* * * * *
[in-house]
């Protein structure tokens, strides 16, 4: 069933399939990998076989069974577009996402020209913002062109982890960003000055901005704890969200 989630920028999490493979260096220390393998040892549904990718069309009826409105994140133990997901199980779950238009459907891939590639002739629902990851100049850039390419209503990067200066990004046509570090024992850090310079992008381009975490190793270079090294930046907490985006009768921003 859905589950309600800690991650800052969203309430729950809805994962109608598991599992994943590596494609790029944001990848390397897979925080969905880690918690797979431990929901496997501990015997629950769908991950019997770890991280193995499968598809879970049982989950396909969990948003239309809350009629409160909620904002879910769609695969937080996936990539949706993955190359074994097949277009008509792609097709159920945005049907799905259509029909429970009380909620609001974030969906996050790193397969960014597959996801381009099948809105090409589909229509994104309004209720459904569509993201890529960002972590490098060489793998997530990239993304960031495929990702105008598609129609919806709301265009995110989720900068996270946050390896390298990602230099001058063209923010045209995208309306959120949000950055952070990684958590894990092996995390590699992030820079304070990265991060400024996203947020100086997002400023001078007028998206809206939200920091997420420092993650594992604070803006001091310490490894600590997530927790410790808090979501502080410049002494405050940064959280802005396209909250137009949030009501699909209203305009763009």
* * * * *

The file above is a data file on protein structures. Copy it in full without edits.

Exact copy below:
[in-house]
């Protein structure tokens, strides 16, 4: 069933399939990998076989069974577009996402020209913002062109982890960003000055901005704890969200 989630920028999490493979260096220390393998040892549904990718069309009826409105994140133990997901199980779950238009459907891939590639002739629902990851100049850039390419209503990067200066990004046509570090024992850090310079992008381009975490190793270079090294930046907490985006009768921003 859905589950309600800690991650800052969203309430729950809805994962109608598991599992994943590596494609790029944001990848390397897979925080969905880690918690797979431990929901496997501990015997629950769908991950019997770890991280193995499968598809879970049982989950396909969990948003239309809350009629409160909620904002879910769609695969937080996936990539949706993955190359074994097949277009008509792609097709159920945005049907799905259509029909429970009380909620609001974030969906996050790193397969960014597959996801381009099948809105090409589909229509994104309004209720459904569509993201890529960002972590490098060489793998997530990239993304960031495929990702105008598609129609919806709301265009995110989720900068996270946050390896390298990602230099001058063209923010045209995208309306959120949000950055952070990684958590894990092996995390590699992030820079304070990265991060400024996203947020100086997002400023001078007028998206809206939200920091997420420092993650594992604070803006001091310490490894600590997530927790410790808090979501502080410049002494405050940064959280802005396209909250137009949030009501699909209203305009763009």